Kepley Family's Legacy of Love Continues


They were pioneers who have left their "mark" on Grant County. A mark that continues today as the descendants of those from so long ago continue to give back to their southwest Kansas roots.

Descendants of David and Amanda Kepley established a fund a few years ago in the Grant County Community Foundation to honor their ancestors who pioneered in Grant County in the late 1800s. The Kepley Family has fostered this legacy of community service throughout the years, according to a spokesperson for Grant County Community Foundation.

"Grant County history books are replete with examples of the courage and leadership provided by this pioneer family," the spokesperson said.

Investment income from the Kepley Family Fund was earmarked to benefit the school which bears their name - Kepley Middle School.

"The purpose of the fund is designated to support classroom projects and student enrichment," the spokesperson for the foundation said. "They have chosen this purpose to assure the annual gifts from the fund will be dedicated to student development and it is broad enough to stand the test of time as student needs change. In addition, since the Kepley's have been known for their love of the land and nature, they request a preference be given to projects that support an environmental component."

Kepley Middle School was presented a check earlier this month to continue the spirit of giving started by the Kepley family. The amount of the gift or what it was earmarked for, was not readily available.

David and Amanda Kepley had a homestead in southwest Grant County near the now extinct town of Golden in 1888, according to the Grant County Kansas history book.

Golden was once located on the North Fork of the Cimarron River. It was established in 1886 in what was then Hamilton County before Grant County was created. A post office was established there September 27, 1886.

The Kepleys moved to the area from Indiana, when their son, Edward Austin, was only 10 years old. The couple's other children included: Anna, Lida, Belle, Franklin, Viola, Emma, Stella, Elodie, Dolpha and Clarence. "David
and his sons" were once known as the "broomcorn kings."

Descendants who are mentioned in the history books have been credited with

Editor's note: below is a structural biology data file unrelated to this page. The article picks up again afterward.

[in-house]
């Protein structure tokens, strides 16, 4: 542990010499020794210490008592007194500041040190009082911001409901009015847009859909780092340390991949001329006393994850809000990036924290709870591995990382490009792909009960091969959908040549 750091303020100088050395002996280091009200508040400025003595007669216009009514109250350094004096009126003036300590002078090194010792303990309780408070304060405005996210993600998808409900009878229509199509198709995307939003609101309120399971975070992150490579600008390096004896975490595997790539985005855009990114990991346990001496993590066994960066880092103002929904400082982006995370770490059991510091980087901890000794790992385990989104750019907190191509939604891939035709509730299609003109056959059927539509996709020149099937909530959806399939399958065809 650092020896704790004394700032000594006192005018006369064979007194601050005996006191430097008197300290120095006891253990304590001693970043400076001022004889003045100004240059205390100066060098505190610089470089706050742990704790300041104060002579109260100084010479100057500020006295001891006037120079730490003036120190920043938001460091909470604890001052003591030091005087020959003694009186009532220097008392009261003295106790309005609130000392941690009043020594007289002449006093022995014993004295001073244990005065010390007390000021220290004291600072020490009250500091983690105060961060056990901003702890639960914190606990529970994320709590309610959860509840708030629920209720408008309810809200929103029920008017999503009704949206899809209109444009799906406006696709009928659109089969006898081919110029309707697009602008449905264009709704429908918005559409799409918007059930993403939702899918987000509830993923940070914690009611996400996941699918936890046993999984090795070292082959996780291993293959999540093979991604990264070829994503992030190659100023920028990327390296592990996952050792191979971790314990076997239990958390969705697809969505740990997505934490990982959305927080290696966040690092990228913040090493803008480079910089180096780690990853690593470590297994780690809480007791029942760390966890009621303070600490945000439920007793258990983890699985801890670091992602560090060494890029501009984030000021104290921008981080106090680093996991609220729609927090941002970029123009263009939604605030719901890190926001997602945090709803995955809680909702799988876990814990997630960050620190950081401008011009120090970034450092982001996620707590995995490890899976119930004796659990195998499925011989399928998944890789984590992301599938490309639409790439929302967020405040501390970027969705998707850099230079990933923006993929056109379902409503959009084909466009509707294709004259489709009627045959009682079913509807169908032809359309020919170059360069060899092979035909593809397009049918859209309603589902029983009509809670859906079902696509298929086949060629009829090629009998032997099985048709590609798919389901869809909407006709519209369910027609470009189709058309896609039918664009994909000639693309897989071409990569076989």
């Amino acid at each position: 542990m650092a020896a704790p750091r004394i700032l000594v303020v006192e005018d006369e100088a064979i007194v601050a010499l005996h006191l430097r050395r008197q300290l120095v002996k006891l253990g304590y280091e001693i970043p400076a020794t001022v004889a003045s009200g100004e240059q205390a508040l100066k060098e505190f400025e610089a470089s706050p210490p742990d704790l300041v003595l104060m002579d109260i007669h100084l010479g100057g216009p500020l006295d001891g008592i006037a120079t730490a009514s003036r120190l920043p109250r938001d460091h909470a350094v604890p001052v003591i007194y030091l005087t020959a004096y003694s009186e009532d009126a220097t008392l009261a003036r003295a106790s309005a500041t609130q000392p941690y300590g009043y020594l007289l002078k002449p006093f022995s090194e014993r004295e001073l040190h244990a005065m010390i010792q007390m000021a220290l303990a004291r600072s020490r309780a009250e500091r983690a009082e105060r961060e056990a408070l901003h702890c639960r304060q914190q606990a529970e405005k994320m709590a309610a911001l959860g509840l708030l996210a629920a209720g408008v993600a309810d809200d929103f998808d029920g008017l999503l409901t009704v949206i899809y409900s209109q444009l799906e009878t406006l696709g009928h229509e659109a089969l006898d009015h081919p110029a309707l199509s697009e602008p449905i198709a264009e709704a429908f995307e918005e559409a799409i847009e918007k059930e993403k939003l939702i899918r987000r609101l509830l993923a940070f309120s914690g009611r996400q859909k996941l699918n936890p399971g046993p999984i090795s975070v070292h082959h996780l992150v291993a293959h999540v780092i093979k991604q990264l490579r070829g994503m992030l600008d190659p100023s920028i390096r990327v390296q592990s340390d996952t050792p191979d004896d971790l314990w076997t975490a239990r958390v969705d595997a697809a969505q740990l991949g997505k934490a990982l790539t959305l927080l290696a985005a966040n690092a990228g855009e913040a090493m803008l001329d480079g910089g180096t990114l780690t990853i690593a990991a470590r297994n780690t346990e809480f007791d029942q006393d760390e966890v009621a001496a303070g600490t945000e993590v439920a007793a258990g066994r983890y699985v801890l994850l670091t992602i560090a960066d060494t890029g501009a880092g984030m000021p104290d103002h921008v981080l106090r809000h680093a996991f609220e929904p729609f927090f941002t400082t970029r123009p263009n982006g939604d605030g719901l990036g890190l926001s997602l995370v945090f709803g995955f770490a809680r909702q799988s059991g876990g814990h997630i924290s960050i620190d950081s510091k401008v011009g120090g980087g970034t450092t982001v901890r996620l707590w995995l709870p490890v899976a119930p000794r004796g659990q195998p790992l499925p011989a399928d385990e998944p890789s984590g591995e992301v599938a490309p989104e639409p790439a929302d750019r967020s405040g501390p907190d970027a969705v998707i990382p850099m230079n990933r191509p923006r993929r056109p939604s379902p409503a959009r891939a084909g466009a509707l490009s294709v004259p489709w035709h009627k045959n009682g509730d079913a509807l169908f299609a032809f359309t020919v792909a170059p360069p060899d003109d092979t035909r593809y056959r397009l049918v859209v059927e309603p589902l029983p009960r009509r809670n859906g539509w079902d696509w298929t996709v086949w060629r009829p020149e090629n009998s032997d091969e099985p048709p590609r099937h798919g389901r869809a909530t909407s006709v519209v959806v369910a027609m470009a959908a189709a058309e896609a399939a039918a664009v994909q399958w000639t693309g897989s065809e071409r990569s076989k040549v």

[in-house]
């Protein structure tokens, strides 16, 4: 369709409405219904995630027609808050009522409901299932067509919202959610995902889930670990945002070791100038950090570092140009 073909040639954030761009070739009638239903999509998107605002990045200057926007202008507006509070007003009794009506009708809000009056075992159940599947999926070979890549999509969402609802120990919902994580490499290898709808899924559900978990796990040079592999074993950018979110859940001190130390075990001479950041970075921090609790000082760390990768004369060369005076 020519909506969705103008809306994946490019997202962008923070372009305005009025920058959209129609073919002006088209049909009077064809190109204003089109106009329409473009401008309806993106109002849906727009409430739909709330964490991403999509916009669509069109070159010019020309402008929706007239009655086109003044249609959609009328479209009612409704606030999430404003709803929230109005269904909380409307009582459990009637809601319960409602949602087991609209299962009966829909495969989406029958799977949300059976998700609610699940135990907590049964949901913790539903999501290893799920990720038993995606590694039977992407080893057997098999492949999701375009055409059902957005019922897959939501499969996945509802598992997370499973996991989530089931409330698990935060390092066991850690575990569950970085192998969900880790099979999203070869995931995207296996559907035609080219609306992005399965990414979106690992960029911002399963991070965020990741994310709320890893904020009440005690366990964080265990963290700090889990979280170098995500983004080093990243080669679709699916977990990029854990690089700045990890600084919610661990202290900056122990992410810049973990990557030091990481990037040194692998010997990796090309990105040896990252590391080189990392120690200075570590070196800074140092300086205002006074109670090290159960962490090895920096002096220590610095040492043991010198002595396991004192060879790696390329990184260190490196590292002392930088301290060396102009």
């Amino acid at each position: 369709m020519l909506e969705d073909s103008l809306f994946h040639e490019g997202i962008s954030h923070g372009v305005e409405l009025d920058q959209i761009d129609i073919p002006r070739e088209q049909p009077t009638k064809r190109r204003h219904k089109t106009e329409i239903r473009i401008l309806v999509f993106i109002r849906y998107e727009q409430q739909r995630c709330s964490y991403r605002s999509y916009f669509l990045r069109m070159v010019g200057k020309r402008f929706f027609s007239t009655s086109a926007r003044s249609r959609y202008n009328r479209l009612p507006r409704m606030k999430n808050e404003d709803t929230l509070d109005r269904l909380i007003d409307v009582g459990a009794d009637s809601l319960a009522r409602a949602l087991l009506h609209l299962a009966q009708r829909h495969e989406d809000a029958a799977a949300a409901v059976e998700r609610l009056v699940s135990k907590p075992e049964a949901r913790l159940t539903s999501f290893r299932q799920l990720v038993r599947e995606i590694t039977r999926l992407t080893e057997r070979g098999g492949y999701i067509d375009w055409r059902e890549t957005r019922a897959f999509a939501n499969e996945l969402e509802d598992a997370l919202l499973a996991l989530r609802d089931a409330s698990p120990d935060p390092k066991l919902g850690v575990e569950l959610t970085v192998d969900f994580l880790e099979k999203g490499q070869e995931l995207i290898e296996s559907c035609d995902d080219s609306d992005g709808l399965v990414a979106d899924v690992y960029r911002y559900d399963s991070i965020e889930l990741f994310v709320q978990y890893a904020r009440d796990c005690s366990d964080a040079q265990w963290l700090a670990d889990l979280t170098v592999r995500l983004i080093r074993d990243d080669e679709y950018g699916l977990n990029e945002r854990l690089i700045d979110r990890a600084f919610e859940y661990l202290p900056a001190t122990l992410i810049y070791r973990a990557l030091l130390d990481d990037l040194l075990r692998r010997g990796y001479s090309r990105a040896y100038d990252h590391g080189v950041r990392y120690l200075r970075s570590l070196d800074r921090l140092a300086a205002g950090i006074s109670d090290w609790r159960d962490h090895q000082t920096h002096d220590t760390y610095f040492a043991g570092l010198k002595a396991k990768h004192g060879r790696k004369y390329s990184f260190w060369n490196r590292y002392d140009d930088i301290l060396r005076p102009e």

Austin was noted to have been one of the first to "use deep well irrigation and other progressive ways". Also having spent some time as a teacher, he is said to have always had a "deep interest" in education.

Over the years, Kepley family members have been very active in various local organizations and serving on a number of boards. Kepley family members have operated businesses here, maintained the family farm and more. They have maintained their love for the community, particularly in the areas of education and farming.

And descendants are who are keeping the investment income going for the benefit of education and the youth of Grant County.

"When I was a kid, I loved coming to stay in Kansas every summer," said Ken Keusler. "My summers were spent in the warm embrace of people who loved their families and made their living farming the land. It is an honor for me to donate to this fund in memory of my mother, Eva Kepley Keusler.

The fund is an "established endowed fund", therefore, donations can be made to it in any amount, at any time.

"We hope our shirttail cousins and future generations of Kepleys will also donate to assure the fund increases each year," said Keusler.

The fund made its first gift to Kepley Middle School in the spring of 2019, with annual gifts to the school following.

"What a wonderful legacy from this fine family to the students who represent the future," the foundation spokesperson noted.

Lori Deyoe, President of the Grant County Community Foundation, said the fund is "an excellent example of philanthropy."

"I hope other families will follow their lead and establish a family fund in the foundation," Deyoe said. "You don't have to be rich to make a lasting difference for your community. You just need a caring heart. An endowed fund in the foundation can be started with as little as $2,000, and you have five years to bring the fund to $10,000, when it is permanently endowed."

For more information contact Grant County Community Foundation, P.O. Box 69, Ulysses, KS 67880, or call 620-356-2592 or 620-356-4233. You may also email them at


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